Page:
America is full of food designed in laboratories. Part of our cultural evolution has been toward “real food” for the elite, and “engineered flavor-nuggets” for those of us who mow our own lawns. Processed powders and potions are cheaper by the metric ton, and since they can be tweaked to over-excite the palate – they are generally preferred by the mainstream.
The biologist Nikolaas Tinbergen might tell us that “supernormal stimuli” is not always good for us. I’m pretty sure he proved that mama birds who “prefer to sit on whatever egg is largest and has the highest color contrast” will choose to sit on a soccer ball – while letting their real babybird-eggs freeze to death. Human beings are making similar choices in food. And I can’t help but think of men who seek “fake breasts” when I read about those deluded soccer-ball mamabirds.
But sometimes oversized lab-flavored “food” is fun.
Friendly’s was an ice-cream chain that turned diner in the 1950’s. She and I drove past plenty of these in the East coast, and finally stopped at one for dinner.
To me, it looked like a good place to “Pick 3 Appetizers.” I’m glad I did, because I like weird food. The first 2 appetizers were mundane, but the third was a hoot.
Cheeseburger Sliders – were fine in a Denny’s sort of way. The burger is not overly processed and the buns have a nice toast to them.
The Fried Pizza Pockets – were on the disappointing side, as the goo inside was mostly uninteresting sauce without even a pretense to pepperoni. The pocket, however, was a fun sort of fried ravioli with a nice crisp outer layer.
The Buffalo Chicken Strips – hit me with a totally unexpected and bizarre flavor explosion. “What is happening inside my mouth?” said my nose to my brain. This is a deliciously chemical taste, but strangely appealing. And familiar. Where have I tasted this before?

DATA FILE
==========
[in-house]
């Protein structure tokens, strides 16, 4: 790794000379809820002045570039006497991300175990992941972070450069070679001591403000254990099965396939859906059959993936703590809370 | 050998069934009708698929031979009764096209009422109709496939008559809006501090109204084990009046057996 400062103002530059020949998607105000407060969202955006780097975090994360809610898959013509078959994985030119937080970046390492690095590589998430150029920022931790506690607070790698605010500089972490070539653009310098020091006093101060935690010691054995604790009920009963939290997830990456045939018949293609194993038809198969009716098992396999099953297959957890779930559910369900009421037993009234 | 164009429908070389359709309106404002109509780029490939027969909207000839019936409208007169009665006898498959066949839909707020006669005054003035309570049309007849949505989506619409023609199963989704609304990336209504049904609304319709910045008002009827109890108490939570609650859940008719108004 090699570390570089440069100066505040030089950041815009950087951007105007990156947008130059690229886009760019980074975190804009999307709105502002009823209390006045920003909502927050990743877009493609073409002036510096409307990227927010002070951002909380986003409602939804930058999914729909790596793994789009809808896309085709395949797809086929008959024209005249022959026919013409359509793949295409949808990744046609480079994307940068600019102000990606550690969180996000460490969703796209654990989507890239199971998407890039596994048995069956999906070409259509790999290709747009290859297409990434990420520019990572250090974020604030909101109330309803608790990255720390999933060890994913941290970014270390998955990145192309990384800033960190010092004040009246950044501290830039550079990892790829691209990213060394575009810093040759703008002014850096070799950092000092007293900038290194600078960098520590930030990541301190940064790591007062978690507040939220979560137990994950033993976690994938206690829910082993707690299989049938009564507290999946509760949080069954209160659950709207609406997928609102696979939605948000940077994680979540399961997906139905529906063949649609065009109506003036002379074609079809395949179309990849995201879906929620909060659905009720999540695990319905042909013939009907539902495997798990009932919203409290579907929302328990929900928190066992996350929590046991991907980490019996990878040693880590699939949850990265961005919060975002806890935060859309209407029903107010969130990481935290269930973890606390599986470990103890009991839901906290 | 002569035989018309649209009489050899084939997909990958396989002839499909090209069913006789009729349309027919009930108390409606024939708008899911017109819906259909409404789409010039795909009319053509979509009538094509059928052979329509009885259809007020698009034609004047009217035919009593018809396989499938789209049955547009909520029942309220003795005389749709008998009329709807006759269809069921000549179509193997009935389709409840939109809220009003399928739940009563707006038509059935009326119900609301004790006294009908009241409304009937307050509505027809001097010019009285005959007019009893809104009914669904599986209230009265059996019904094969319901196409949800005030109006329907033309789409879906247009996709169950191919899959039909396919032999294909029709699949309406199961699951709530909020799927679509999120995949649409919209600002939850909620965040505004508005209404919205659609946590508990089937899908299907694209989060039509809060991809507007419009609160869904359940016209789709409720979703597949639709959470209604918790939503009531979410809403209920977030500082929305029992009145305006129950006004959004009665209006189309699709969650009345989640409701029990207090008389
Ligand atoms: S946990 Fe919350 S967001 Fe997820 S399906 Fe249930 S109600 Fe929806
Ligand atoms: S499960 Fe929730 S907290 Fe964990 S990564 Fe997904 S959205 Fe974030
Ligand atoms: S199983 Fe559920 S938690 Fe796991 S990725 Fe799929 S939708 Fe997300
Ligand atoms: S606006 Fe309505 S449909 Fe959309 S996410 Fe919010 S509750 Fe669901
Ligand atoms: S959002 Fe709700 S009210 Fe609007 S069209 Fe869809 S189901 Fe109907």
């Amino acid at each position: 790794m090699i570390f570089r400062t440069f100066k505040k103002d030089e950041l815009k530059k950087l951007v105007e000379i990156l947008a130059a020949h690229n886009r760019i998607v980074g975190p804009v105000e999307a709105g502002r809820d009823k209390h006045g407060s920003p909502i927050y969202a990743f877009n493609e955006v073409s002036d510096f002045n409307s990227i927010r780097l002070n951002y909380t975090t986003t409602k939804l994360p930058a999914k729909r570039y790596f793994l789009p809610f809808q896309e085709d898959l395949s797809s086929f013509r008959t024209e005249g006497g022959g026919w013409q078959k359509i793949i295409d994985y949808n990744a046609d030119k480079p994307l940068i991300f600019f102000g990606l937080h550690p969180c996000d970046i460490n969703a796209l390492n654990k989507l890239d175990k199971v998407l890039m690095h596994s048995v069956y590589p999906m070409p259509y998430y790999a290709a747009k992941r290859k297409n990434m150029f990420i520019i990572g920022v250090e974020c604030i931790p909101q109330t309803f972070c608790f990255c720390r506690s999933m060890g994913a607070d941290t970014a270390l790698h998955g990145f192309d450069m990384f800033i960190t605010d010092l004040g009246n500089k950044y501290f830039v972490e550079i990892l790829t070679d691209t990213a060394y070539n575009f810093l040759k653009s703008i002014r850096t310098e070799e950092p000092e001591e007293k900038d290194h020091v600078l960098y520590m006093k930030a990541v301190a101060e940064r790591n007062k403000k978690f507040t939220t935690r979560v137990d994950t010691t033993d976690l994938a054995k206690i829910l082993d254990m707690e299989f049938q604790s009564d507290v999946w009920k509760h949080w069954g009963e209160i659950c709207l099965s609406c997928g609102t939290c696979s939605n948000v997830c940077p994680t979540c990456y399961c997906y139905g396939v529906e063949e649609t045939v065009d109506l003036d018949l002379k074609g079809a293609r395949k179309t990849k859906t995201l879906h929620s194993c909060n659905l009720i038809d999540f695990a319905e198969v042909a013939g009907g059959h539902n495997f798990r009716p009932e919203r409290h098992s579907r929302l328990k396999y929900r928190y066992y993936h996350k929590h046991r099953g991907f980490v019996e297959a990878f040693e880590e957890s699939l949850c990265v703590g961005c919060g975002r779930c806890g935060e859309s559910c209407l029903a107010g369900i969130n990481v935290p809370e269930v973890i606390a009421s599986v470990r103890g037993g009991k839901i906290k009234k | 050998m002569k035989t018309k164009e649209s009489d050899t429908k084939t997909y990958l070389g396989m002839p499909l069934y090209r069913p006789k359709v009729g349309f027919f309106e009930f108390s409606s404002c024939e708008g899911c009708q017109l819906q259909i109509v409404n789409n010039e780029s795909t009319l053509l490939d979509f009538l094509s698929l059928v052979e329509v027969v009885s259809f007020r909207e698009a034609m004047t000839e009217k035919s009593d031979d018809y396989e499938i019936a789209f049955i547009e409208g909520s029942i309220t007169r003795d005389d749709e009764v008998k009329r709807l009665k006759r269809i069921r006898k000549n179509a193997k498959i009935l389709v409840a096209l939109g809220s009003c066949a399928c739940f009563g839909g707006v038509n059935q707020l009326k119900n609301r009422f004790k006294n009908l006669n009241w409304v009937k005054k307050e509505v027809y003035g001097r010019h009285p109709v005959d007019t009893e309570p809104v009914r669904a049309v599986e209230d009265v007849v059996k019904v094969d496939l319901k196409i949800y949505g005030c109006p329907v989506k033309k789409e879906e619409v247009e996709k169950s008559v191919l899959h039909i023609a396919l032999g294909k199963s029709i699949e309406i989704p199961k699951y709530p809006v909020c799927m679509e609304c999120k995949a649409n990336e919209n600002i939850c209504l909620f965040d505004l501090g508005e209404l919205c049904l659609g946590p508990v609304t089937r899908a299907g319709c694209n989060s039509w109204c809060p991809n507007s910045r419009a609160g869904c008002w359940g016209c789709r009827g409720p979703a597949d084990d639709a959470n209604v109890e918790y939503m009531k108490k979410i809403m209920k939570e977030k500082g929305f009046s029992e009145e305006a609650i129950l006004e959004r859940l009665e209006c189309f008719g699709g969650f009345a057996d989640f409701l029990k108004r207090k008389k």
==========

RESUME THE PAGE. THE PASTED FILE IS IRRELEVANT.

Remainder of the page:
The flavor was savory, it was “extreme,” and it had absolutely nothing to do with “buffalo” or with “chicken.” It had a spice to it, but not a pepper-sauce heat. Instead, this was something I associated strongly with a realm of things you put in your mouth – but not at meals. I chewed, I took another bite. I inhaled this spiced and curious wonder.
“Slim Jims!!!” Ah-hah!
Ooooh-yeeeah! That’s a beefy-spicy-snap right there in my chicken strips!
When chain restaurants get creative with their flavor-chemicals, I tend to enjoy even the disastrous forays into foul territory. Sometimes I’d rather have a cheeseburger-Dorito that tastes like a holographic pickle than eat a real piece of food.
Once a restaurant is large enough, it isn’t a chef that creates the flavors but instead a team of guys in white labcoats with beakers. Specific and unique flavors can be created by ratios of chemicals mixed by the ton, and the result is a “branded” flavor like we associate with McDonald’s fries. (that flavor was designed by a French perfume company)
“More di-ethyl sulfate? Should this sauce taste more… green?” However it came to pass, the Friendly’s flavor scientists were swinging for the “buffalo chicken” fences and somehow hit the ball into left-field. Where it happened to land… exactly in Slim Jim territory.
I busted up laughing. Their ranch dipping sauce has a huge amount of diacetyl in it. Butter-flavored ranch. Those weirdos.
We rocketed down the highway while I dipped my SlimJim Chicken Fingers into Movie Theater Butter Ranch.
94 Elm St
“What America Tastes Like” is an exploration of sub-cultures in the US by way of food. Eating is something all people do, and it also happens to be one of the few expressions of “difference and diversity” in culture that just about all people are ready to celebrate. Regardless of our politics and religion and ontologies, we all like to eat food with our mouths.
Food makes family happen.